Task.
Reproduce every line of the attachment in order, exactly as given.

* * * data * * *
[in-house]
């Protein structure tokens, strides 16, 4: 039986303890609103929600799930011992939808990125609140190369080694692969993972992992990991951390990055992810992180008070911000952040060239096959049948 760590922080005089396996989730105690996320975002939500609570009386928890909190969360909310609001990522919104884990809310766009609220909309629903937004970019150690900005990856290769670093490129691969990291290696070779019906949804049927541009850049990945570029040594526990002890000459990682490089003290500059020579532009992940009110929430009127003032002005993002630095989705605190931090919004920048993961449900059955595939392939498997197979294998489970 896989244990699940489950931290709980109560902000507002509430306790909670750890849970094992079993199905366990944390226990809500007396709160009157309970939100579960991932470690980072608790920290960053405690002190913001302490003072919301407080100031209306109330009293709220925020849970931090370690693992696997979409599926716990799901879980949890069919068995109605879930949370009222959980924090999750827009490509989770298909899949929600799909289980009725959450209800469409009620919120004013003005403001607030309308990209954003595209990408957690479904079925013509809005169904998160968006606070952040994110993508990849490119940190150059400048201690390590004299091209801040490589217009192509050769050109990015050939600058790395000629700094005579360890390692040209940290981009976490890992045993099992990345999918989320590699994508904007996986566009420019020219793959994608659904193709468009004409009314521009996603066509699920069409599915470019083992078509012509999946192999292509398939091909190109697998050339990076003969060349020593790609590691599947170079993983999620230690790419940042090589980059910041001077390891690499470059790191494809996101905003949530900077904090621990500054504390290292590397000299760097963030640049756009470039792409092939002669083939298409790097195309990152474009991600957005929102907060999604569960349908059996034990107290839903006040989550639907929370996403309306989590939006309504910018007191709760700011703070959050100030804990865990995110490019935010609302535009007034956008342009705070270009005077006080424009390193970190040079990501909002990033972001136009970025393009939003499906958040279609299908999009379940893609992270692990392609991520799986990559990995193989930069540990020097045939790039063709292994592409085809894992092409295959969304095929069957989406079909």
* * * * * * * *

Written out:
[in-house]
């Protein structure tokens, strides 16, 4: 039986303890609103929600799930011992939808990125609140190369080694692969993972992992990991951390990055992810992180008070911000952040060239096959049948 760590922080005089396996989730105690996320975002939500609570009386928890909190969360909310609001990522919104884990809310766009609220909309629903937004970019150690900005990856290769670093490129691969990291290696070779019906949804049927541009850049990945570029040594526990002890000459990682490089003290500059020579532009992940009110929430009127003032002005993002630095989705605190931090919004920048993961449900059955595939392939498997197979294998489970 896989244990699940489950931290709980109560902000507002509430306790909670750890849970094992079993199905366990944390226990809500007396709160009157309970939100579960991932470690980072608790920290960053405690002190913001302490003072919301407080100031209306109330009293709220925020849970931090370690693992696997979409599926716990799901879980949890069919068995109605879930949370009222959980924090999750827009490509989770298909899949929600799909289980009725959450209800469409009620919120004013003005403001607030309308990209954003595209990408957690479904079925013509809005169904998160968006606070952040994110993508990849490119940190150059400048201690390590004299091209801040490589217009192509050769050109990015050939600058790395000629700094005579360890390692040209940290981009976490890992045993099992990345999918989320590699994508904007996986566009420019020219793959994608659904193709468009004409009314521009996603066509699920069409599915470019083992078509012509999946192999292509398939091909190109697998050339990076003969060349020593790609590691599947170079993983999620230690790419940042090589980059910041001077390891690499470059790191494809996101905003949530900077904090621990500054504390290292590397000299760097963030640049756009470039792409092939002669083939298409790097195309990152474009991600957005929102907060999604569960349908059996034990107290839903006040989550639907929370996403309306989590939006309504910018007191709760700011703070959050100030804990865990995110490019935010609302535009007034956008342009705070270009005077006080424009390193970190040079990501909002990033972001136009970025393009939003499906958040279609299908999009379940893609992270692990392609991520799986990559990995193989930069540990020097045939790039063709292994592409085809894992092409295959969304095929069957989406079909």